• As shown in Fig. 6D, outer shaft 76 of proximal main delivery catheter 36 is proximally withdrawn while stent-graft 320 is held in place (optionally using distal restraining assembly 50), releasing stent-graft 320 in the vasculature. Stent-graft 320 radially expands and transitions to the radially-expanded deployment state as it is released. Fig. 6D shows the implant partially released from the catheter, while Fig. 6E shows the implant fully released from the catheter.
  • As shown in Fig. 6D (and Figs. 6E-F), distal restraining assembly 50 is still in the engaged state, in which distal restraining assembly 50 prevents proximal displacement of stent-graft 320 relative to distal restraining assembly 50. A distal end of restraining-assembly tubular shaft 52 is held (e.g., fixed and/or secured) stationary outside the second vascular access site, which prevents proximal movement of restraining-assembly tubular shaft 52 and the remainder of distal restraining assembly 50, including flexible elongated members 56, and thus stent-graft 320. Without using such techniques for preventing proximal movement, the implant sometimes migrates during a subsequent step of the implantation procedure, such as the advancement of one or more second endovascular stent-grafts 322, such as described hereinbelow with reference to Fig. 6G. In addition, device motion may increase the risk of stroke.
  • In addition, for some applications, guidewire 80 helps hold stent-graft 320 in place. The operator typically fixes and/or secures (e.g., using forceps) one end (such as the distal end) of the guidewire securely outside the vasculature, while manually making a "fixed point" on the other end. Holding the guidewire tightly in place creates a more constrained path for advancement of delivery tool 30 thereover. As the delivery tool tracks over the guidewire, the delivery tool tracks a more predictable and stable trajectory inside the vasculature than if the guidewire were not secured at both ends thereof. As a result, inadvertent interaction between the delivery tool and the blood vessel wall is reduced, thereby reducing debris release and the risk of stroke. In addition, holding the guidewire tightly in place may also press one aspect of the implant against the wall of the blood vessel. This technique also helps hold the implant in place during a subsequent step of the implantation procedure, such as the advancement of one or more second endovascular stent-grafts 322, such as described hereinbelow with reference to Fig. 6G. In addition, device motion may increase the risk of stroke.
  • These stabilization techniques allow a significantly increased level of migration resistance for the already deployed implant(s) of endovascular system 10, especially when bulky and/or stiff delivery systems containing additional branching endovascular implants of system 10 are subsequently inserted via side-facing fenestrations of a previously deployed endovascular implant, and during such deployment may exert significant longitudinal forces on the already-deployed endovascular implants.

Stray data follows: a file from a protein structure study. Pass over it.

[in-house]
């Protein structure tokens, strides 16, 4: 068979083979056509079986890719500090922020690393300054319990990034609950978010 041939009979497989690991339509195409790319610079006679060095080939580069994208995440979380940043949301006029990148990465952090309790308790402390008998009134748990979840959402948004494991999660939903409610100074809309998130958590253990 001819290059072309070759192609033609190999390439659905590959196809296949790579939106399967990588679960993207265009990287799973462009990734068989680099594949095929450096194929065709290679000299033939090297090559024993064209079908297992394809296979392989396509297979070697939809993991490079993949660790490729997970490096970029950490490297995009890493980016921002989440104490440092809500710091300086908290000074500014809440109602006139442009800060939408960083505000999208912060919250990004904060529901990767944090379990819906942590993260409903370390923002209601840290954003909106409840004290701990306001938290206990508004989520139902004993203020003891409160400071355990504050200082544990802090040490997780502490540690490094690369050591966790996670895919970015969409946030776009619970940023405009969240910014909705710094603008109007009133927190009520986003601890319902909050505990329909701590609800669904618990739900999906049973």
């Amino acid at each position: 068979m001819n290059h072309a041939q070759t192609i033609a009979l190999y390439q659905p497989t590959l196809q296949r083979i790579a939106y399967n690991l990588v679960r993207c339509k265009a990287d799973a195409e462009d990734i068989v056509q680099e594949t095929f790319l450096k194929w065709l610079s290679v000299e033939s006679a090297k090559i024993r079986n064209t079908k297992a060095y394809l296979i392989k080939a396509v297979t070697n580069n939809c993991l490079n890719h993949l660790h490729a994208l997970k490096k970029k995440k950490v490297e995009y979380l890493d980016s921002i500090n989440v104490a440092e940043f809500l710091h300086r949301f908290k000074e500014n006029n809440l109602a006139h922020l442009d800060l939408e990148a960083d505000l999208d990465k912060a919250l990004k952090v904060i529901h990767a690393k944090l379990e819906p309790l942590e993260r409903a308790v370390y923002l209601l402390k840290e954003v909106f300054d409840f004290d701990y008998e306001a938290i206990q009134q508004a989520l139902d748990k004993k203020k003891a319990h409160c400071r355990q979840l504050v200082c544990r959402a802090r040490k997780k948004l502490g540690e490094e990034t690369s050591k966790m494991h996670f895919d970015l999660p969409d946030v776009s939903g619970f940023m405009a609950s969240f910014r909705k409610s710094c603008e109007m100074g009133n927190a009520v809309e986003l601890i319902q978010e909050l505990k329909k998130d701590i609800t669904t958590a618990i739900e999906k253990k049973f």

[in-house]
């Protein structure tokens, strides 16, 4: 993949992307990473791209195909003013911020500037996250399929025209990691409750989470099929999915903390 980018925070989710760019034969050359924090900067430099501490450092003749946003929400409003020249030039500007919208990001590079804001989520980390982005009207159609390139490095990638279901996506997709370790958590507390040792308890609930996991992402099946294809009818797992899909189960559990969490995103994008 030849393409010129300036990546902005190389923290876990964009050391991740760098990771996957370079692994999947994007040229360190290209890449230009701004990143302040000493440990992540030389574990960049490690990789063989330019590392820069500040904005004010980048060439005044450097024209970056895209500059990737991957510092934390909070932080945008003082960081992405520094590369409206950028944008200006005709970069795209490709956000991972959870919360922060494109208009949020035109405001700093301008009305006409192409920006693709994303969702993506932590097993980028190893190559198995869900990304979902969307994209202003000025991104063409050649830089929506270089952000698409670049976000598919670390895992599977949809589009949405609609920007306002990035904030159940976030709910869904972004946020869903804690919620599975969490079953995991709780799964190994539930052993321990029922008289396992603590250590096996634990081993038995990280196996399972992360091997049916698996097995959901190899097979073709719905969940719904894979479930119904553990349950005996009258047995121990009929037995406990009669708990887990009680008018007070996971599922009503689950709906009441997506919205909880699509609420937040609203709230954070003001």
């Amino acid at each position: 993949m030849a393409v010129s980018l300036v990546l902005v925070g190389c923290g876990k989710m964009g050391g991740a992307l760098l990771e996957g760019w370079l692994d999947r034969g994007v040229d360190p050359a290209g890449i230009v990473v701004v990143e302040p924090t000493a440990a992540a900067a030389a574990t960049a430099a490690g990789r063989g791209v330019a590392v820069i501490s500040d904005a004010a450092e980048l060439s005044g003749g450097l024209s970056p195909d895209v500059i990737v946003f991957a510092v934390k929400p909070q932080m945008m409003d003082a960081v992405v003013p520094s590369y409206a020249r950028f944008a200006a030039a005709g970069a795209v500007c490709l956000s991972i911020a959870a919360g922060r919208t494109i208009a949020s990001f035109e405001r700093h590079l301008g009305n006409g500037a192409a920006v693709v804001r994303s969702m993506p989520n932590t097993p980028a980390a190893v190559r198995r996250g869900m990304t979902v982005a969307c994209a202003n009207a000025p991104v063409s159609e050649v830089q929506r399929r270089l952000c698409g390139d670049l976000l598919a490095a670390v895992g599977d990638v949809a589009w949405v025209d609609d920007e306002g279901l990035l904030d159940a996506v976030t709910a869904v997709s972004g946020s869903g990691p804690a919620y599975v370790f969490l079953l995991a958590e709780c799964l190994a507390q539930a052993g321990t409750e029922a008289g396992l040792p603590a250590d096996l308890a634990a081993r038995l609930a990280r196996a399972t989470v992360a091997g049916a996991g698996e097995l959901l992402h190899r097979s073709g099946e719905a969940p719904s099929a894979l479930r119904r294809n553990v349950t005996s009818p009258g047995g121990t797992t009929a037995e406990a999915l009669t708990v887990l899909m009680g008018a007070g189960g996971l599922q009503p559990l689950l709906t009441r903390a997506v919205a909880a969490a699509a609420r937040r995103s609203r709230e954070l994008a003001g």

• As shown in Fig. 6E, stent-graft 320 is fully in the radially-expanded deployment state, and tip 70 and inner shaft 74 of proximal main delivery catheter 36 are proximally withdrawn through the implant. At this stage of the implantation procedure, flexible elongated members 56 remain coupled to distal portion 60 of stent-graft 320. Because the flexible elongated members passed outside of tip 70 during the earlier stages of the procedure, as shown in Figs. 6B-D, the flexible elongated members do not interfere with the proximal withdrawal of the tip.
  • Fig. 6F shows stent-graft 320 and distal restraining assembly 50 after proximal main delivery catheter 36 and tip 70 have been fully withdrawn from the patient's vasculature. In the exemplary deployment illustrated in Fig. 6F, a proximal portion of stent-graft 320, including a proximal end thereof, is positioned in the upper part of descending aorta 302, a middle portion of stent-graft 320 is positioned in aortic arch 300, and a distal portion of stent-graft 320, including a distal end thereof, is positioned in brachiocephalic artery 303. Proximal superior first lateral opening 334A faces toward and is aligned with a left subclavian artery 305, and distal superior first lateral opening 334B faces toward and is aligned with left common carotid artery 304. Distal inferior first lateral opening 334C is disposed in aortic arch 300 facing upstream, generally toward an ascending aorta 301, in a vicinity of the bifurcation of aortic arch 300 and brachiocephalic artery 303. For some applications, proper rotational alignment and/or axial orientation of the first lateral openings are achieved using fluoroscopy. For example, stent-graft 320 may comprise one or more radiopaque markers in a vicinity (e.g., on a periphery of) the first lateral openings.
  • Distal restraining assembly 50 remains in the engaged state at this stage of the implantation procedure, preventing proximal movement of stent-graft 320. Guidewire 80 may also prevent movement of stent-graft 320, as described above with reference to Fig. 6D.
  • If necessary, the operator may pull the distal end of restraining-assembly tubular shaft 52 distally from outside second vascular access site 315B, thereby distally displacing stent-graft 320. For example, such repositioning may be desired if the stent-graft was inadvertently deployed too proximally, or if the stent-graft slid proximally after deployment, such as during deployment of additional stent-grafts, as described immediately hereinbelow. Alternatively or additionally, if necessary the operator may rotate distal restraining assembly 50 (e.g., restraining-assembly tubular shaft 52 thereof) from outside the second vascular access site, thereby rotating stent-graft 320. For example, such rotation may be desired the implant was inadvertently deployed with improper rotational alignment. (As mentioned above, flexible elongated members 56 may comprise wires; these wires may be configured to apply a rotational force to the stent-graft.)